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Automatic effects of alcohol cues on sexual attraction

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ABSTRACT Aims 

The present study tested whether suboptimal priming (which may be defined as ‘under viewing conditions rendering conscious identification highly improbable’) with alcohol-related stimuli would activate existing expectancies about alcohol's effects on sexual desire. It was predicted that alcohol cues, relative to non-alcohol cues, would activate expectancies of alcohol's aphrodisiac properties. We hypothesized that for men, stronger expectancies in this regard would predict an increased tendency to judge women as sexually attractive following the alcohol primes. Design 

Two experimental studies manipulated cue (alcohol versus control) and rating dimension (attractiveness versus intelligence). Self-reported alcohol expectancies of sexual desire were assessed approximately 1 month prior to the study. Study 2 assessed additional expectancy content domains. Setting and participants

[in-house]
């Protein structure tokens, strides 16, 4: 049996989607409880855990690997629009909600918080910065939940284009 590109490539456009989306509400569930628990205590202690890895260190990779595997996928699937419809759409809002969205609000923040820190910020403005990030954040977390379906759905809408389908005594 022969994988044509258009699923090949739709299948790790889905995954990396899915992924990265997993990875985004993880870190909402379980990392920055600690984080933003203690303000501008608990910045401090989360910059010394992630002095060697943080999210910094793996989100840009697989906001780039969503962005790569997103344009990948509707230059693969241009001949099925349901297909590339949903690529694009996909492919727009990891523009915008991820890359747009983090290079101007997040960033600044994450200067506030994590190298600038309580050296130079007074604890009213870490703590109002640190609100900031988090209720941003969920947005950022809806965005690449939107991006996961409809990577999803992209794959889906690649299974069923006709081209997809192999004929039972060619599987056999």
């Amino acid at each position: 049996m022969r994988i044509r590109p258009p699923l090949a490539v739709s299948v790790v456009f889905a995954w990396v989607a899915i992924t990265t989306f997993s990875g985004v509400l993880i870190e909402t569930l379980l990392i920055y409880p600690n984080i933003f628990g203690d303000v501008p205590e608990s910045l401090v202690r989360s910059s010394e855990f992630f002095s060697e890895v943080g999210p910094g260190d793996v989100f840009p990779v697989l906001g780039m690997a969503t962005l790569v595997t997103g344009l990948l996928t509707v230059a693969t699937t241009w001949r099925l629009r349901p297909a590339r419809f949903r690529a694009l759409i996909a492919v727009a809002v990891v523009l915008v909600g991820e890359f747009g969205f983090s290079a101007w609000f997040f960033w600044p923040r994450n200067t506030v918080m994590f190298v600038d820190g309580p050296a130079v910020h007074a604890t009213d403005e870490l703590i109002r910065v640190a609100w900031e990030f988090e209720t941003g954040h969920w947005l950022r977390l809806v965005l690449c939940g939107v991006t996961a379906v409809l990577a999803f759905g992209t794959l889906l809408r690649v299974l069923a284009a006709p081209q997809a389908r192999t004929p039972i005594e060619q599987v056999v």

Study 1 comprised 82 undergraduate males and study 2 78 undergraduate males. Studies were conducted at the University of Missouri–Columbia, Columbia, Missouri, USA. Interventions 

In both experiments, male participants were suboptimally primed with either alcohol-related or control words. Following this priming, they were presented with a series of photographs of young women and asked to either rate their attractiveness or their intelligence. Findings and conclusions 

In both studies, a three-way interaction between cue, rating dimension and alcohol expectancies was found. Within the attractiveness rating condition a two-way interaction was found, indicating that in this condition, stronger expectancies that alcohol increases sexual desire predicted higher attractiveness ratings after suboptimal exposure to alcohol primes. No effects emerged in the intelligence rating condition. Discussion centers on implications for sexual risk-taking as well as a range of other non-consumptive behaviors.
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Keywords: Alcohol; attraction; expectancy; priming

Document Type: Research Article

Affiliations: 1: University of Missouri–Columbia, MO, USA and 2: International University, Bremen, Germany

Publication date: 2005-05-01

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